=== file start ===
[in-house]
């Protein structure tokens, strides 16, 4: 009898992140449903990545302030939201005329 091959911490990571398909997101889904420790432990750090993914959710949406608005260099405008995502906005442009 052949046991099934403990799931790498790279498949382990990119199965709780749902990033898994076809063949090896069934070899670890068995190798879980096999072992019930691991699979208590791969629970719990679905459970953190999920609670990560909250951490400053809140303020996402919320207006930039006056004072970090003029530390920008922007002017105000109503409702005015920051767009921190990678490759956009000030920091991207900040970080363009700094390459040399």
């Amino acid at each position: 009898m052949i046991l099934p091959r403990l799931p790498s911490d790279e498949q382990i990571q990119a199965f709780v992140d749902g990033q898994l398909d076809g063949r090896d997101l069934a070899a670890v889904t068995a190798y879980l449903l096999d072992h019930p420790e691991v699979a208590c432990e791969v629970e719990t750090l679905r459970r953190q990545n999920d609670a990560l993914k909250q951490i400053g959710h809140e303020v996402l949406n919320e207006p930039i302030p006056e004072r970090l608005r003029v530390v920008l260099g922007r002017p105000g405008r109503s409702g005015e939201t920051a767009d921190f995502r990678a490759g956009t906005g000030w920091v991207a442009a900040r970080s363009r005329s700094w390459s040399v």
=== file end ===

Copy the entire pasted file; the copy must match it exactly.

[in-house]
């Protein structure tokens, strides 16, 4: 009898992140449903990545302030939201005329 091959911490990571398909997101889904420790432990750090993914959710949406608005260099405008995502906005442009 052949046991099934403990799931790498790279498949382990990119199965709780749902990033898994076809063949090896069934070899670890068995190798879980096999072992019930691991699979208590791969629970719990679905459970953190999920609670990560909250951490400053809140303020996402919320207006930039006056004072970090003029530390920008922007002017105000109503409702005015920051767009921190990678490759956009000030920091991207900040970080363009700094390459040399």
């Amino acid at each position: 009898m052949i046991l099934p091959r403990l799931p790498s911490d790279e498949q382990i990571q990119a199965f709780v992140d749902g990033q898994l398909d076809g063949r090896d997101l069934a070899a670890v889904t068995a190798y879980l449903l096999d072992h019930p420790e691991v699979a208590c432990e791969v629970e719990t750090l679905r459970r953190q990545n999920d609670a990560l993914k909250q951490i400053g959710h809140e303020v996402l949406n919320e207006p930039i302030p006056e004072r970090l608005r003029v530390v920008l260099g922007r002017p105000g405008r109503s409702g005015e939201t920051a767009d921190f995502r990678a490759g956009t906005g000030w920091v991207a442009a900040r970080s363009r005329s700094w390459s040399v």